Degree Type


Date of Award


Degree Name

Doctor of Philosophy


Electrical and Computer Engineering


Electrical Engineering; Computer Engineering

First Advisor

Ratnesh Kumar


The motivation behind this thesis is to provide an efficient and comprehensive solution to secure Supervisory Control and Data Acquisition (SCADA) systems and Industrial Control Systems (ICS). SCADA/ICS systems used to be on isolated networks. However, due to the increase in popularity and advancements of wireless networking and cloud technologies, SCADA/ICS systems have begun to expand their connectivity to the cloud; the extent of such connectivity can vary from system to system. Benefits of connecting to the internet/cloud are substantial, but such connectivity also makes those system vulnerable, for no longer being isolated.

Device recognition is useful first step in vulnerability identification and defense augmentation, but due to the lack of full traceability in case of legacy SCADA/ICS systems, the typical device recognition based on document inspection is not applicable. leading to the possibility of unaccounted security vulnerabilities in such systems. We propose a hybrid approach involving the mix of communication patterns and passive fingerprinting to identify unknown device types, manufacturers, and models. In addition, our ANDVI implementation maps the identified devices to their known vulnerabilities

To identify how interdependence among existing atomic vulnerabilities may be exploited by an adversary to stitch together an attack that can compromise the system, we propose a model-checking based Automated Attack-Graph Generator and Visualizer (A2G2V). The proposed A2G2V algorithm uses existing model-checking tools, an architecture description tool, and our own code to generate an attack-graph that enumerates the set of all possible sequences in which atomic-level vulnerabilities can be exploited to compromise system security.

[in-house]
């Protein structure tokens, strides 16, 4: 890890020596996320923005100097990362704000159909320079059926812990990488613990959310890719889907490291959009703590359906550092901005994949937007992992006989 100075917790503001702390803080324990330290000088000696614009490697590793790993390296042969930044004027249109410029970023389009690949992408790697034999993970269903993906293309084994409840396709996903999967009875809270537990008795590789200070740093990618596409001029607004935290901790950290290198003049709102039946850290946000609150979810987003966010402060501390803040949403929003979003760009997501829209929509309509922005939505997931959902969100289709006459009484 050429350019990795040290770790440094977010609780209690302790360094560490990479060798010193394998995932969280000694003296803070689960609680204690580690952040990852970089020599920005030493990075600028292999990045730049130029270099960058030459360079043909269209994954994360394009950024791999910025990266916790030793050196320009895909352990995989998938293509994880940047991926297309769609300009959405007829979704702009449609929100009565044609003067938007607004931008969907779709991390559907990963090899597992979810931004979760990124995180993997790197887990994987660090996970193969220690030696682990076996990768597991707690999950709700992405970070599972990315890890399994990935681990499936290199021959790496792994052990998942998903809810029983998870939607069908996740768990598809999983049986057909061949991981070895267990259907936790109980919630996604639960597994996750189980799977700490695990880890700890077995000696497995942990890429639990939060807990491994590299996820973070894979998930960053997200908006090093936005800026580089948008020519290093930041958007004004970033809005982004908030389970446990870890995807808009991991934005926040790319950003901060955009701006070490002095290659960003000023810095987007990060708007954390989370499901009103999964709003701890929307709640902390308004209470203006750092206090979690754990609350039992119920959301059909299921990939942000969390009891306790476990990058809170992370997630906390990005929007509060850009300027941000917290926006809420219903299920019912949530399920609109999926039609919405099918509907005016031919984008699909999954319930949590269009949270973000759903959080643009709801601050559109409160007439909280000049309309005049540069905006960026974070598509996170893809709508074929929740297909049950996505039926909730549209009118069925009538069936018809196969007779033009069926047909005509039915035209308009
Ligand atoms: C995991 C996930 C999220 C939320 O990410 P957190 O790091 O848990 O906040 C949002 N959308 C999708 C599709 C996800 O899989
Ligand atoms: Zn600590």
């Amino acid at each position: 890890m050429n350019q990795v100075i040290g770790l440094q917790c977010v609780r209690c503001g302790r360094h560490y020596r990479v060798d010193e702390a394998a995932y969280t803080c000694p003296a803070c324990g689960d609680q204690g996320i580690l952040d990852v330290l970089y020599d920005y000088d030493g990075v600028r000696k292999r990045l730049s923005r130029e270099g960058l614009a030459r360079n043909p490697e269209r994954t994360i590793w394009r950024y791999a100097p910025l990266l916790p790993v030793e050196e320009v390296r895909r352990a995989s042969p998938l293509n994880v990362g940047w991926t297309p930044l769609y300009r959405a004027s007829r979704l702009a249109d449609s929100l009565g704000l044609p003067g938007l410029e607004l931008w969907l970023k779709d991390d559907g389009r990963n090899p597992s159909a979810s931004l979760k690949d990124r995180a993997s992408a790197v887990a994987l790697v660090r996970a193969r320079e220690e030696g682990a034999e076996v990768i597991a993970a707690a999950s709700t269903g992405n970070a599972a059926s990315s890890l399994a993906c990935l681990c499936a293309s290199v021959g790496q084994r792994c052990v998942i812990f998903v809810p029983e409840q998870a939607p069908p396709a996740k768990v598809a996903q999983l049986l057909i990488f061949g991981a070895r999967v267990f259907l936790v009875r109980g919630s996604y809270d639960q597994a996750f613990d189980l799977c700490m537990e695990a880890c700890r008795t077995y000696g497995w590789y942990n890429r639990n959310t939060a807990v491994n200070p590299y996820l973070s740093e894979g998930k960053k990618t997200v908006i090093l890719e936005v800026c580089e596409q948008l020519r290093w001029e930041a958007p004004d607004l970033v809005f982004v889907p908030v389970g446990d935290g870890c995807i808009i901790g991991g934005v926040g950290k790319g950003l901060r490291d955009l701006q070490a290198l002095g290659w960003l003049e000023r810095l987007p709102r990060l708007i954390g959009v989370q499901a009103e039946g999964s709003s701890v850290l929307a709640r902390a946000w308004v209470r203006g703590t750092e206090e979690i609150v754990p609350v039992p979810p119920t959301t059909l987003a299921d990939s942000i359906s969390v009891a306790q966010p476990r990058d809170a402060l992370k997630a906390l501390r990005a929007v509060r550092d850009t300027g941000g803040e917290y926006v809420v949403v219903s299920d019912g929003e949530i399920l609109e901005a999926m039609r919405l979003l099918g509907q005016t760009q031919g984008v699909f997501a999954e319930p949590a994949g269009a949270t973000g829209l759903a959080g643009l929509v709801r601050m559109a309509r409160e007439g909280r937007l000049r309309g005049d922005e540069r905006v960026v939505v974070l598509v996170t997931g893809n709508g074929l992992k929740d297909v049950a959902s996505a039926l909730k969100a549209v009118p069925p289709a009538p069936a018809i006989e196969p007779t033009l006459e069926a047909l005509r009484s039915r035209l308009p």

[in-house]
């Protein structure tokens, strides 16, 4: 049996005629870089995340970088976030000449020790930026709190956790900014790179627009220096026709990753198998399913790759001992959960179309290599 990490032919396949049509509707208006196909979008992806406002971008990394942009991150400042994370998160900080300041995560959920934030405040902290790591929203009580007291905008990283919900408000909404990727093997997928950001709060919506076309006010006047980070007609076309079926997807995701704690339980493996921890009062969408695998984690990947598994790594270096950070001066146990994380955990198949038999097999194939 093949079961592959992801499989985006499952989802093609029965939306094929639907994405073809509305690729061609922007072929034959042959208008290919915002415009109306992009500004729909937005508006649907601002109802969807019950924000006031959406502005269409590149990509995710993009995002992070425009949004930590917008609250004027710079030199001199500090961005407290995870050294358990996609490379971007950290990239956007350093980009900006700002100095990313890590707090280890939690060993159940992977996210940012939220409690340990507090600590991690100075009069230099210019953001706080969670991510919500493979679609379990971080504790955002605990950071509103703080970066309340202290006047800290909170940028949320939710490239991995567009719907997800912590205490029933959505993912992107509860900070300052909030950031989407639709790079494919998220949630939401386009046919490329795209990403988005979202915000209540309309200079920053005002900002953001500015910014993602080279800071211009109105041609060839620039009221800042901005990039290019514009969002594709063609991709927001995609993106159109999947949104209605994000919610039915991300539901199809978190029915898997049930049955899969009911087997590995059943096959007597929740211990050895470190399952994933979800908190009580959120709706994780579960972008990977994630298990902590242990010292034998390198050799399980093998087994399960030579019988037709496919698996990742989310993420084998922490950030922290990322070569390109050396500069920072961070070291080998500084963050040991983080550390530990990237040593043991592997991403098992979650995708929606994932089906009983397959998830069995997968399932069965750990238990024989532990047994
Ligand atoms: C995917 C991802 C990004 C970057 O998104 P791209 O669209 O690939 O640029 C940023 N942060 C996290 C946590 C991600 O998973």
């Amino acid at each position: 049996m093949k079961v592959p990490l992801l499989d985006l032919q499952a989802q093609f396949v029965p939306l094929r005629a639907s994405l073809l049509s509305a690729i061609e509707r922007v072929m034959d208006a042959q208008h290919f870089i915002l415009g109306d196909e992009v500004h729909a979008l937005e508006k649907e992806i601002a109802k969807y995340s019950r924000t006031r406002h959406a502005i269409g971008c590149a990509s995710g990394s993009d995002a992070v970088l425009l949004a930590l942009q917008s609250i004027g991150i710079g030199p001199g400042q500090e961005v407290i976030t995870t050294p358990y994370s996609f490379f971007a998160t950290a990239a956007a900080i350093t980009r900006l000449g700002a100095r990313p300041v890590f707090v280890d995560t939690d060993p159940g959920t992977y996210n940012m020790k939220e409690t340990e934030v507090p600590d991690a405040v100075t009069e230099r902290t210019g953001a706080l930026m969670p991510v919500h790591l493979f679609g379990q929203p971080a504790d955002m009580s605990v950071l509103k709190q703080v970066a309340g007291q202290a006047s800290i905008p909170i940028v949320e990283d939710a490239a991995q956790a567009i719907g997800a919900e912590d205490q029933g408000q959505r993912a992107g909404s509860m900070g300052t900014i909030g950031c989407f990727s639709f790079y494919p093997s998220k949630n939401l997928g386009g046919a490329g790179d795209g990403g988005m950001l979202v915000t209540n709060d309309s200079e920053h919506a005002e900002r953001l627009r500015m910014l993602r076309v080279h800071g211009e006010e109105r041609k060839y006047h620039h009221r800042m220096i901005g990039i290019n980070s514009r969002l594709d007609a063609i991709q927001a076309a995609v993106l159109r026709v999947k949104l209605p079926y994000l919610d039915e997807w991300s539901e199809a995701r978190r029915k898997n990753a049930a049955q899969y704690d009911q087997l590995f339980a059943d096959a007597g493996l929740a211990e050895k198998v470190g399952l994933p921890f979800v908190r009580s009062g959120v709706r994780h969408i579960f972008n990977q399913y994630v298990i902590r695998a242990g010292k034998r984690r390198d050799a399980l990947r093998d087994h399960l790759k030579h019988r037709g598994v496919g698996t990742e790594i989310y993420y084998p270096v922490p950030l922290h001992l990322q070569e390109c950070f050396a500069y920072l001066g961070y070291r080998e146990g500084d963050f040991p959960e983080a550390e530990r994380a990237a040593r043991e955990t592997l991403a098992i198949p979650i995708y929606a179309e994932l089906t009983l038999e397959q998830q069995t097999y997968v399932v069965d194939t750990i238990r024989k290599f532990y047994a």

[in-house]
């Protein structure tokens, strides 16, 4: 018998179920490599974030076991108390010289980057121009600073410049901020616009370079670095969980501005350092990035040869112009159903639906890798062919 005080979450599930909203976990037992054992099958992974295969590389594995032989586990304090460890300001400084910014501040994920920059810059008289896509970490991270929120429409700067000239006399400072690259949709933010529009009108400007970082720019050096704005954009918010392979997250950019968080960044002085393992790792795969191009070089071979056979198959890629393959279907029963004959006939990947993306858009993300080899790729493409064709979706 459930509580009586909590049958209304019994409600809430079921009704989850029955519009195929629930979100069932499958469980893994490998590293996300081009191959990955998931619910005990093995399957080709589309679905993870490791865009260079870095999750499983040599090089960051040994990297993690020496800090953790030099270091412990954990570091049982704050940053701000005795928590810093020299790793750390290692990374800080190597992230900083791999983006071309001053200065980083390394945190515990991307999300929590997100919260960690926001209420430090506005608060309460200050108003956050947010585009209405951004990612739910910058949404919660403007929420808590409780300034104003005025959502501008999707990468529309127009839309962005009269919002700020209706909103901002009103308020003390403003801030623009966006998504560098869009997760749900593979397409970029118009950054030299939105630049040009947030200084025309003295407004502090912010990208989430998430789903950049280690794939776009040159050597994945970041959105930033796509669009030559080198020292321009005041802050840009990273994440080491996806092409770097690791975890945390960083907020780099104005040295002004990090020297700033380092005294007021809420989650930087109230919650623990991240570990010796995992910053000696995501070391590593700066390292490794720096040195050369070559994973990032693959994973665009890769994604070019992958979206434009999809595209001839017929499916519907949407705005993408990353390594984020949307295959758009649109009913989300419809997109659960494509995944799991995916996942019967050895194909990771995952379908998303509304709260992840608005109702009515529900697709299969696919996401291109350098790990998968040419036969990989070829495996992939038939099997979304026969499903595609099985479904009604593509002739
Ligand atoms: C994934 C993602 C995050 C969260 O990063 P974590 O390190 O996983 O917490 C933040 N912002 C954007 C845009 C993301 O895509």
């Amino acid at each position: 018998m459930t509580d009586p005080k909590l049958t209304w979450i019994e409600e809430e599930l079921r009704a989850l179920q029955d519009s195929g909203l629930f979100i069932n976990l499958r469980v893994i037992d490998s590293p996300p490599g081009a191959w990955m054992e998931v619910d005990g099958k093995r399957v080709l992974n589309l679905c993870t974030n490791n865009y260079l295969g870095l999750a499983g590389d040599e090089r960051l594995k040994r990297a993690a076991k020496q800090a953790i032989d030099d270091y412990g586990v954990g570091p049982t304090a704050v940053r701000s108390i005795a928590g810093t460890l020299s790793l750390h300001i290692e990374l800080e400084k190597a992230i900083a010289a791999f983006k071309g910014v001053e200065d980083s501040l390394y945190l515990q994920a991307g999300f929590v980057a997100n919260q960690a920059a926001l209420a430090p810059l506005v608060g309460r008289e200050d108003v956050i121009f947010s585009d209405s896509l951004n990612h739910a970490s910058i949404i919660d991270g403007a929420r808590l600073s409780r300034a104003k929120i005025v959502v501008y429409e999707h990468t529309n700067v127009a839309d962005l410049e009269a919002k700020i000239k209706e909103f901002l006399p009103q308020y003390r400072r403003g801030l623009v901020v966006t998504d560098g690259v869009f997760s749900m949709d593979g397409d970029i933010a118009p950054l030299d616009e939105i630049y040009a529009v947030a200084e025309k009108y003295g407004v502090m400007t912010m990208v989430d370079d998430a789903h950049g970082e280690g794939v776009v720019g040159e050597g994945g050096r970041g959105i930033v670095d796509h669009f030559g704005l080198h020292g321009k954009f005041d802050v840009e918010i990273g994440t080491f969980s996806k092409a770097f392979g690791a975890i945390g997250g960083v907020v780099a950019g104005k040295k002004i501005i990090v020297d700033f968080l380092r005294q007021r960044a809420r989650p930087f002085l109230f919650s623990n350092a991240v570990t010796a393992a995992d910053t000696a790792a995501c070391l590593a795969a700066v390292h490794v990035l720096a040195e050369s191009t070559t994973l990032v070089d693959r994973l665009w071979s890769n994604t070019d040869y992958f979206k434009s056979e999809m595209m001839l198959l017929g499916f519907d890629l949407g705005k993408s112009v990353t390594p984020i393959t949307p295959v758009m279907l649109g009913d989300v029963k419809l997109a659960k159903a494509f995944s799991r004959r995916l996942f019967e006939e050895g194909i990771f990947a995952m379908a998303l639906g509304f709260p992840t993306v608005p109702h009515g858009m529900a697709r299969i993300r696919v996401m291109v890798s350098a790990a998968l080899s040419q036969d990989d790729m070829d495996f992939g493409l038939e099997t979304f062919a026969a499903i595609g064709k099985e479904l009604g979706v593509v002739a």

Attack-graphs analysis enables security administrators to establish appropriate security measurements to secure their system but practical considerations on time and cost can pose limit on their ability to address all system-level vulnerabilities at once. In this thesis, we propose an approach that identifies label-cuts within an attack-graph to automatically identify a set of critical-attacks that, when blocked, renders the system secure. The identification of a minimal label-cut is in general NP-complete, and in order to deal with this computational complexity, we propose a linear complexity approximation utilizing the Strongly-Connected-Components (SCCs) to identify a cut possessing a minimum number of labels and representing a critical-attacks set. Also, we compare our proposed algorithm to an exact minimum label-cut algorithm and to an approximation algorithm, both taken from the literature and report the improvements.

The proposed approaches were tested on real-world case studies, including two IT network systems and a SCADA network for a water treatment cyber-physical system.


Copyright Owner

Alaa Al Ghazo



File Format


File Size

109 pages